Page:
Ogier wins major decision

| 08/12/2008

(CNS): Claims brought against Arthur Andersen LLP concerning Trade and Commerce Bank have been struck out in the Grand Court of the Cayman Islands. Local law firm Ogier, representing the beleaguered accounting firm which acted as the bank’s auditors between 1988 and 2000, has succeeded in striking out the claims made against it. The claims, for over $800m, alleged that Arthur Andersen had negligently failed to detect the allegedly dishonest behaviour of the bank and the massive fraud perpetrated against South American depositors. (Chris Russell of Ogier pictured left)

The court decisively struck out the claims at a preliminary stage of the action, on the basis that the alleged fraud, if it had occurred, had been perpetrated by the controlling mind of the bank, and, following a recent decision of the English Court of Appeal, the bank could not be permitted to benefit from illegal conduct of which it was itself the perpetrator.  

Chris Russell, head of litigation at Ogier who acted on behalf of Arthur Andersen, said it was an important decision.  “If the claims had been allowed to proceed, it would have paved the way for other companies to sue their auditors if they failed to spot and report a fraud committed by the company itself.  It may seem unfair to creditors and shareholders but the logic is unassailable; put shortly, you can not have the right to sue an auditor for failing to inform you that you are yourself committing a fraud.”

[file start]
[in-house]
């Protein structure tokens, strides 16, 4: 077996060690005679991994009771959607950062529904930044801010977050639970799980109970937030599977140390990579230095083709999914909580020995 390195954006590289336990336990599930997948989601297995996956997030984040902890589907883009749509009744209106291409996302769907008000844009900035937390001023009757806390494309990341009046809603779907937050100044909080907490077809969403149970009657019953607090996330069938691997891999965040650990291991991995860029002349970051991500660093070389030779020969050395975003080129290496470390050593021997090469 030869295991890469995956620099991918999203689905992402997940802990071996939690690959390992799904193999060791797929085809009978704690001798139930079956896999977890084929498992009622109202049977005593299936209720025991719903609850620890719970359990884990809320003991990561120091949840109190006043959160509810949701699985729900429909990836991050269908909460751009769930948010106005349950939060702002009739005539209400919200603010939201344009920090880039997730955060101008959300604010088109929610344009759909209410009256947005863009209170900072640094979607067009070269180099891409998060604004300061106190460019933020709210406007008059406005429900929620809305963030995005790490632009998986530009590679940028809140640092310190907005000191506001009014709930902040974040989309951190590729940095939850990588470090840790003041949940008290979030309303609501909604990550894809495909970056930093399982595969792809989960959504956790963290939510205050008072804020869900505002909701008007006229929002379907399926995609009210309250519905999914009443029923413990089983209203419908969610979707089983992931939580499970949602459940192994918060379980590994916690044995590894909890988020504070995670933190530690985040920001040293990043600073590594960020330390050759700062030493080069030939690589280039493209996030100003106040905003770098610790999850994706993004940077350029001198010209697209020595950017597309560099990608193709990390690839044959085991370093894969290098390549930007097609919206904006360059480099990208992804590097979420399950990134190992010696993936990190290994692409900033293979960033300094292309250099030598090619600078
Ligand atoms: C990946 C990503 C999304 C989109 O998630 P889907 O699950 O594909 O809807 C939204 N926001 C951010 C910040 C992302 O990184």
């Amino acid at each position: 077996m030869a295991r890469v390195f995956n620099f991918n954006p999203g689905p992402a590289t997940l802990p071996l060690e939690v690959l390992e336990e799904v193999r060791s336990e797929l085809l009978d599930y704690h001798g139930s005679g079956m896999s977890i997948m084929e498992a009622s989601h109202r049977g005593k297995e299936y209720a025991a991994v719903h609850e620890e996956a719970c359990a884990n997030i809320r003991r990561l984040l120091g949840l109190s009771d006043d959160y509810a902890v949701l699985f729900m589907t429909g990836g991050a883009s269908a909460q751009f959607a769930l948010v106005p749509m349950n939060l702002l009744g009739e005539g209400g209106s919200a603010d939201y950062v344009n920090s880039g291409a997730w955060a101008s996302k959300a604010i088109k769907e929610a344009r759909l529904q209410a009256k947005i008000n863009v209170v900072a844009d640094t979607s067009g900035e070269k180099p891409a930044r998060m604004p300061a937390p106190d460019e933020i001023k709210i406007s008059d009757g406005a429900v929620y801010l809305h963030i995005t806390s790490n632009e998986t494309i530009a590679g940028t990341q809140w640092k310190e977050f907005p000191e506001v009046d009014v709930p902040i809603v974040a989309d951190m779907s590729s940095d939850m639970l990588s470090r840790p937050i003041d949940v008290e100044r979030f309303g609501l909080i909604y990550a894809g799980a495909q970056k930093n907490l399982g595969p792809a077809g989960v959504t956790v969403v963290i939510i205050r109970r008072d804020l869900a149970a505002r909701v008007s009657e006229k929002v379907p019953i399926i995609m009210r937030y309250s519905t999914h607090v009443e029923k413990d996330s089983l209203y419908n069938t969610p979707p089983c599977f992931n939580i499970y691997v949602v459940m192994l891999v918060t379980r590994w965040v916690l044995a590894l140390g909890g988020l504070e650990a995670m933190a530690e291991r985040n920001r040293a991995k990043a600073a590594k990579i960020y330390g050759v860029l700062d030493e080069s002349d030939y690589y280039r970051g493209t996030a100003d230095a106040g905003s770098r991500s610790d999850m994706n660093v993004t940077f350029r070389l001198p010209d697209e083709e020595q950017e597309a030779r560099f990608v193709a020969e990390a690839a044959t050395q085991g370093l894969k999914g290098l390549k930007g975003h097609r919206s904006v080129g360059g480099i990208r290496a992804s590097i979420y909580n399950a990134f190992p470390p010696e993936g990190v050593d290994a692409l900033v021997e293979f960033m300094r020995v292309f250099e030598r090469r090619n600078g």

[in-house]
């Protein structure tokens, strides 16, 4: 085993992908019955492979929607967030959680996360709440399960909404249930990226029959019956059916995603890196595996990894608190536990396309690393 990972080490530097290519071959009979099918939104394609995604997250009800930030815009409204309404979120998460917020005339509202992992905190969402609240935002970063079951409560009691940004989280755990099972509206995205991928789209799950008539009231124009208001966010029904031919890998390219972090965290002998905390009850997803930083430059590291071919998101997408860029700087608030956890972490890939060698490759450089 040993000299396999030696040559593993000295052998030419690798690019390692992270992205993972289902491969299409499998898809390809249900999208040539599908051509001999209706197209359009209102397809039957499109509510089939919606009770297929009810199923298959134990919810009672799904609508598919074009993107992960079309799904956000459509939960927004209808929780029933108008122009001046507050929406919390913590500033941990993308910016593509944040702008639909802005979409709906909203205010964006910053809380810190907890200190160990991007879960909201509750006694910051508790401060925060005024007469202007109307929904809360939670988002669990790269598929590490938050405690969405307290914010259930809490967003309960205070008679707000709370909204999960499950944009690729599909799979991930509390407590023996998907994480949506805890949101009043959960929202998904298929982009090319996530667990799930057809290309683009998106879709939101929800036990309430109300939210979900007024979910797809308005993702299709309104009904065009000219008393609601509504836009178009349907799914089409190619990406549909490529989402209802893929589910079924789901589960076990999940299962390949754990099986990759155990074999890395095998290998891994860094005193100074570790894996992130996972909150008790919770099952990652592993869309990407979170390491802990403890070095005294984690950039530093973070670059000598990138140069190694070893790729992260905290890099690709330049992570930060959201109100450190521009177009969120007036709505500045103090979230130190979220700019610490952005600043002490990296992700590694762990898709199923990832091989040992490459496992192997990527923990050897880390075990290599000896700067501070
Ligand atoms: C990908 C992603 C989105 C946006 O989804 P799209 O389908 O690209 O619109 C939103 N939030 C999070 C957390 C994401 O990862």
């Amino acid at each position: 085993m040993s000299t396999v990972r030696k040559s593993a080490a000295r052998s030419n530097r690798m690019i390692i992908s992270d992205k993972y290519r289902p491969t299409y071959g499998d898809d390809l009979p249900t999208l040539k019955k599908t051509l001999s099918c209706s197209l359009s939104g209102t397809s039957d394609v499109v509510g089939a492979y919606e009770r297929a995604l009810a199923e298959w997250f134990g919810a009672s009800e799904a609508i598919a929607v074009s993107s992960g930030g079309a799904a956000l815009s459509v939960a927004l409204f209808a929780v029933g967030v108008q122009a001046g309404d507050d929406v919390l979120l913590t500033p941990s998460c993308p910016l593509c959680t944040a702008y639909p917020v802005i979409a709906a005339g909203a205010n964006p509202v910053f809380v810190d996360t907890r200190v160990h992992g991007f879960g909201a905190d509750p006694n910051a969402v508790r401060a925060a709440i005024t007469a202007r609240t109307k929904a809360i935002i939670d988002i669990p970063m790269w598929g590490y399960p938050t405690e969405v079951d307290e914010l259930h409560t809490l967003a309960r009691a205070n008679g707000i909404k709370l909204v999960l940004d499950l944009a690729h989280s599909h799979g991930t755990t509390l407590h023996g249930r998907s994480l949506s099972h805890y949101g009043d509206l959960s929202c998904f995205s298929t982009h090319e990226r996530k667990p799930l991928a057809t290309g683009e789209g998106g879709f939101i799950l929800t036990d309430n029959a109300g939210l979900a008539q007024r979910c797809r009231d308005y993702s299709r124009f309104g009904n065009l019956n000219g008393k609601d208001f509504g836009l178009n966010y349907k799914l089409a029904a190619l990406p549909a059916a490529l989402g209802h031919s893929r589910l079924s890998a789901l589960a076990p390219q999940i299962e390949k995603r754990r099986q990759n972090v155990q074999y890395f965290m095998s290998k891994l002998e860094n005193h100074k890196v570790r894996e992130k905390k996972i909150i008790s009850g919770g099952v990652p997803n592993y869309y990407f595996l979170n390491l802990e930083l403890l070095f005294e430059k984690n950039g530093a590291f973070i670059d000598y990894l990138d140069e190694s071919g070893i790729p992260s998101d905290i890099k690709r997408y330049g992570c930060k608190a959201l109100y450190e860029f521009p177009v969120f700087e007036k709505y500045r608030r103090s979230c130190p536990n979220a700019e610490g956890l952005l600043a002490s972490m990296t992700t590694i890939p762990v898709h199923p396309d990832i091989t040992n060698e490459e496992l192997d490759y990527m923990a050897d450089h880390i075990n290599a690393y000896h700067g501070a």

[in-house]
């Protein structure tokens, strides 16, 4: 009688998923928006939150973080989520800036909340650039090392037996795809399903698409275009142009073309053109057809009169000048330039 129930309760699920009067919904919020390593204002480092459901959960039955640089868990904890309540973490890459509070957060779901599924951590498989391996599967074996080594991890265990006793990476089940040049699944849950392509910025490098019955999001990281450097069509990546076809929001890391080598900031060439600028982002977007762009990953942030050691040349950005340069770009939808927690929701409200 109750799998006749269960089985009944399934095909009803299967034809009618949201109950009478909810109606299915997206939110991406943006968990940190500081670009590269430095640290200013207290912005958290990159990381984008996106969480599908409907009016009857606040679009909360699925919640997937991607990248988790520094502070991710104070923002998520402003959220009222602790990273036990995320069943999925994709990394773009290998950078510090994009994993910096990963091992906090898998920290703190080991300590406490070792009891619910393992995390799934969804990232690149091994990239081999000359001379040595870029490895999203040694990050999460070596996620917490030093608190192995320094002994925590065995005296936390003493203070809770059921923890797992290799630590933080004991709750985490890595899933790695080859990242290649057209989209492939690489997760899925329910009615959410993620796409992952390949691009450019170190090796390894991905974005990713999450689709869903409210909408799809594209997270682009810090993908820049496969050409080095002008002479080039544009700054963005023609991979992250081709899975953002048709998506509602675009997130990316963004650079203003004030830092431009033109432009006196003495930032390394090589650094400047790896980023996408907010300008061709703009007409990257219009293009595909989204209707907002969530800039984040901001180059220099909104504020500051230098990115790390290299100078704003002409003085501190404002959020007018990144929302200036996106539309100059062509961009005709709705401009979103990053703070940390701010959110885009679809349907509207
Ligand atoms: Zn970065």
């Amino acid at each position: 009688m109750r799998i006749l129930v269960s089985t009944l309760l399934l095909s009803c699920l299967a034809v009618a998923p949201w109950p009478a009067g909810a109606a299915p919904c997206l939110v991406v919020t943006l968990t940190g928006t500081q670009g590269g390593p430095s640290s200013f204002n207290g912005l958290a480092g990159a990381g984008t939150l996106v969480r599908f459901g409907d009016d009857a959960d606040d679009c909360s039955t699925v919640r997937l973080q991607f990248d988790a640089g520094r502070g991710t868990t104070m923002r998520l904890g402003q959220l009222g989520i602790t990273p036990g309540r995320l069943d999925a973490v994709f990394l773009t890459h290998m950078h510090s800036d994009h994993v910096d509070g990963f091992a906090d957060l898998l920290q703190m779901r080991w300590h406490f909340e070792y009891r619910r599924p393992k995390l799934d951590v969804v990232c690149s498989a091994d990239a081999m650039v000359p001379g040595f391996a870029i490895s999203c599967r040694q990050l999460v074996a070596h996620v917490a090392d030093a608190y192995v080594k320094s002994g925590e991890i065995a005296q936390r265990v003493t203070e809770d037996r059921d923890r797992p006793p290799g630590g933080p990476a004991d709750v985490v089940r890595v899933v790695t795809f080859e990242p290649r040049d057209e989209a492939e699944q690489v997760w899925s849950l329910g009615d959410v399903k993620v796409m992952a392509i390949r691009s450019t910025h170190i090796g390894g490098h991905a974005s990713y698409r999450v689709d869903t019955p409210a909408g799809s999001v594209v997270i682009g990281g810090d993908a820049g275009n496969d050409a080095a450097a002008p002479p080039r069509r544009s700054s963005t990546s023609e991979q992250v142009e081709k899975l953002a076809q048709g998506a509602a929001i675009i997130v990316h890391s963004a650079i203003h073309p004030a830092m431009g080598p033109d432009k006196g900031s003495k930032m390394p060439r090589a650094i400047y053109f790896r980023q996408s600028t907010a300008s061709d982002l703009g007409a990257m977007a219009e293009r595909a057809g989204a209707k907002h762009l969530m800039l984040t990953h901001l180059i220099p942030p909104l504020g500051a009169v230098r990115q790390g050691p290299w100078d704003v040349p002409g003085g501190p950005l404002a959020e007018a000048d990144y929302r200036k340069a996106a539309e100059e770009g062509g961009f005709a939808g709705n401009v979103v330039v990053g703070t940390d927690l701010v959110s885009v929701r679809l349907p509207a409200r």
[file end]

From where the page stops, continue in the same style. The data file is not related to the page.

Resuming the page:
Russell recently acted on behalf of Carson K Ebanks JP in the judicial review into the lawfulness of applications for warrants issued by Ebanks and applied for by the Special Police Investigation Team (SPIT), headed by Martin Bridger to search Justice Alexander Henderson’s home and office.  Sir Peter Cresswell, in a decision highly critical of members of SPIT, made no finding of fault or criticism of Ebanks, who he suggested had been a victim of the circumstances.


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